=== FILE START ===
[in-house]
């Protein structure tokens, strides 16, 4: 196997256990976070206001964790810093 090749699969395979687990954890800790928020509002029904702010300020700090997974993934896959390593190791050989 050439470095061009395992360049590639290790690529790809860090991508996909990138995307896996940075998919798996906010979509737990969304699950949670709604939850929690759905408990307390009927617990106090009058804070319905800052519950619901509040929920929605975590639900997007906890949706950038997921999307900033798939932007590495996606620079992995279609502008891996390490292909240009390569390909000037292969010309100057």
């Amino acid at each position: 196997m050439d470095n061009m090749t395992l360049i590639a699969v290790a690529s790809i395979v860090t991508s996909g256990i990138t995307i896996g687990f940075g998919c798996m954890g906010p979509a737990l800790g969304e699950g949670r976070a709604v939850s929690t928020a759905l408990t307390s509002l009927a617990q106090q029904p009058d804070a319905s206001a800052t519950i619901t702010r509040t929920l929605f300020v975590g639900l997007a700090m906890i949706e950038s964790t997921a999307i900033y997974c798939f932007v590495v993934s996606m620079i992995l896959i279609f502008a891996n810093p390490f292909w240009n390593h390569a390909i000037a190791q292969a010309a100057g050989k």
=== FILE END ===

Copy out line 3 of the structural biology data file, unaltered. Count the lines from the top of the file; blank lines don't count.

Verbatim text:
């Amino acid at each position: 196997m050439d470095n061009m090749t395992l360049i590639a699969v290790a690529s790809i395979v860090t991508s996909g256990i990138t995307i896996g687990f940075g998919c798996m954890g906010p979509a737990l800790g969304e699950g949670r976070a709604v939850s929690t928020a759905l408990t307390s509002l009927a617990q106090q029904p009058d804070a319905s206001a800052t519950i619901t702010r509040t929920l929605f300020v975590g639900l997007a700090m906890i949706e950038s964790t997921a999307i900033y997974c798939f932007v590495v993934s996606m620079i992995l896959i279609f502008a891996n810093p390490f292909w240009n390593h390569a390909i000037a190791q292969a010309a100057g050989k």